For long time fans of Jim Henson’s Muppets, it’s been a frustrating string of sub-par efforts from Disney as the company’s executives try to figure out what to do with the characters. With word that Disney is now looking at another reboot of the Muppets when its direct-to-consumer streaming service debuts, it’s time to take a look at a couple of the things that made the original Muppet Show so good.
Case Study: The New Yorker has a fun article titled “I can’t stop laughing” featuring the great Rita Moreno recounting her 1976 appearance on The Muppet Show when she sang “Fever” accompanied by Dr. Teeth and the Electric Mayhem.
The song featured Animal – voiced and puppeteered by Frank Oz – who enthusiastically thwacked his drum set while Moreno, dressed suggestively for the Muppets, attempted to seductively croon the iconic song about wanting sex all the time. A bit of an odd programming choice for a family-oriented variety show. And yet, it worked for The Muppets.
Moreno won her first ever Emmy for this episode.
The sketch works because there’s a tension between the human guest host and the Muppets that’s exaggerated for the purpose of laughter. Moreno can barely contain her own laughter at Animal’s antics (especially after he basically flips her off in the middle of the song). The show winks widely at the audience, letting them know they’re in on the joke.
What else made The Muppet Show work? In part great guest stars. With names like Steve Martin, Elton John, John Denver, Bob Hope, Carol Burnett, and Vincent Price the skill and professionalism of the guest star role brought viewers to the show over and over again. Luke Hamill even brought Star Wars to the show, making it must-see TV for a growing generation of Star Wars fans.
The Muppets never settled for normal. Everything pushed the boundaries of what was possible both technically and politically. When Jim Henson ditched the strings used to make marionettes move, that meant all the puppeteers had to be below the frame. Often multiple puppeteers were often required to operate one character. Henson also softened the Muppets by creating them out of felt or fur. This allowed them to be more emotive and allowed audiences to connect with them easier.
The Muppet Show drew extensively on the history of vaudeville acts. But there was also a lot of inspiration from Charlie Chaplin, whose slapstick physical humor made him a super star, Mae West, whose take no prisoners attitude on life made her stand out, and the fun double takes of acts like Stan Laurel and Oliver Hardy and the Marx Brothers.
Henson’s Muppets never talked down to audiences, young or old. Jokes, like the Rita Moreno bit, usually worked on two levels keeping the adults entertained as well as the children.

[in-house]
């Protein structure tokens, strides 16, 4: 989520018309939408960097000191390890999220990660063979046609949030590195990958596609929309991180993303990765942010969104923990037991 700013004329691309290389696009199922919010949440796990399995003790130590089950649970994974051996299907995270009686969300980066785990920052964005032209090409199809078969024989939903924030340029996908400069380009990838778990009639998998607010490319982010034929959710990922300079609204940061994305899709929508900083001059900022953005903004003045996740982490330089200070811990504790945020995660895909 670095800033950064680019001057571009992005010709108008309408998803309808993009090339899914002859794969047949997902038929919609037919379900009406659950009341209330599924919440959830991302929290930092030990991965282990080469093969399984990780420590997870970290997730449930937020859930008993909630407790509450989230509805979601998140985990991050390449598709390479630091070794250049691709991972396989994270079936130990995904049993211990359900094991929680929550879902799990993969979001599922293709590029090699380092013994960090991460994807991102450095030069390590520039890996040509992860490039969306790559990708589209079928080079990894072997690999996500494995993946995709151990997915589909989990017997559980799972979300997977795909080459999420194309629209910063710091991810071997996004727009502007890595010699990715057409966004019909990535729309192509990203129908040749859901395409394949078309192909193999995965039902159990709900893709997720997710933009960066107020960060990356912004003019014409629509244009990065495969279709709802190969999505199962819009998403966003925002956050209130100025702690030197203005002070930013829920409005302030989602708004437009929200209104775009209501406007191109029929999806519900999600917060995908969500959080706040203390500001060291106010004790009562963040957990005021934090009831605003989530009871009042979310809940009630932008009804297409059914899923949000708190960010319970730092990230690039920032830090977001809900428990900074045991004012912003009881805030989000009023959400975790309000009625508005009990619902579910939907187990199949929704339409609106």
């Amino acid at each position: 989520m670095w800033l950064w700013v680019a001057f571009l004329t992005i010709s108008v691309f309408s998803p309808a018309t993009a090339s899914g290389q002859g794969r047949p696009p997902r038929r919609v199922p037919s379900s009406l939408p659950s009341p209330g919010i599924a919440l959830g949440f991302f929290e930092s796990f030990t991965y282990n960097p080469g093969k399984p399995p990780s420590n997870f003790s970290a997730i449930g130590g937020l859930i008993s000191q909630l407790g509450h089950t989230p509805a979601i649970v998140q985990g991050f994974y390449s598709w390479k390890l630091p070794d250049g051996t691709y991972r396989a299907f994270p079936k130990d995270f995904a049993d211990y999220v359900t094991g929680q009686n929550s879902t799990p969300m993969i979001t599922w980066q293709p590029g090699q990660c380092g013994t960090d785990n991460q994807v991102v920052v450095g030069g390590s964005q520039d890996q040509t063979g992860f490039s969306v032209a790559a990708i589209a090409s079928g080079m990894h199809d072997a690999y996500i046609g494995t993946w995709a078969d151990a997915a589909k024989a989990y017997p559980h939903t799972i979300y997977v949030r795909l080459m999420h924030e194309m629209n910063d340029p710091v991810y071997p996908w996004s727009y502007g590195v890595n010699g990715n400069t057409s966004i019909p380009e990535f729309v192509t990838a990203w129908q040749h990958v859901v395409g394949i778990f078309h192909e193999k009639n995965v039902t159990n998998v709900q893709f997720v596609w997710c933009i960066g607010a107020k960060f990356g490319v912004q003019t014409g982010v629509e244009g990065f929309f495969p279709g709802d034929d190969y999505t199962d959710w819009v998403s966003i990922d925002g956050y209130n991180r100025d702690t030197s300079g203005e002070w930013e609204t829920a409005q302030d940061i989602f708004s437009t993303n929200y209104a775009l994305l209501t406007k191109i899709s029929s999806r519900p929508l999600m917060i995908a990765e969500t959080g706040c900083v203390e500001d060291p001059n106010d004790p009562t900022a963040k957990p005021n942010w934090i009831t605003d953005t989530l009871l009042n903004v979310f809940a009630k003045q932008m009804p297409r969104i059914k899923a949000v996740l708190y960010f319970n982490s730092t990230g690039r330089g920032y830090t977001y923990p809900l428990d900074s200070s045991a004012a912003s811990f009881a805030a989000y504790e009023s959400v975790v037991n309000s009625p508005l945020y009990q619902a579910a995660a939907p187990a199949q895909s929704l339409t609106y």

The one thing the recent Muppet show on ABC started to get right was the music. Hire great writers who create songs that are true to the characters and can work as duets with guest stars, and you’re on your way. So many of those songs have become cultural touchstones that you only have to hum “It ain’t Easy Being Green” and everyone in suddenly in the same headspace. Of course, there’s the glorious and instantly recognizable Muppet Show theme song.
Staying true to the characters
Frank Oz was quoted as giving this reason for the failure of Disney’s recent attempt to reboot the show as a mockumentary style series. “I felt the show wasn’t true to the characters. There was a purity in each character that was vital. I felt that purity was being moved around to areas that didn’t feel right.” The ABC show made the characters act and feel like adults. What would children find magical about that?
The puppeteers who learn and perform the characters understand what makes them work. They need to be able to riff and develop smart and funny moments in order to find what works and what doesn’t. A scripted show never allowed the sort of freedom that made the Muppets what they were. The Muppets were meant to shine, not be dull archetypes you find on sit-coms.
Even though the ABC reboot of The Muppets only lasted one season, Disney has kept The Muppets brand alive via video shorts on its websites and cable channels and via social media accounts dedicated to the characters. They’ve also been doing some live events, such as the recent ones at the Hollywood Bowl and the O2 in London.
We agree the time is right to give The Muppets another chance to win over a new generation of fans. Start with a TV show that plays off the strengths of the characters and then move back into movies. Follow the core elements of what made the original Muppet Show work and the Muppets will live forever.
What are your favorite memories of The Muppet Show? What do you hope to see if Disney does bring it back for the new Streaming Service?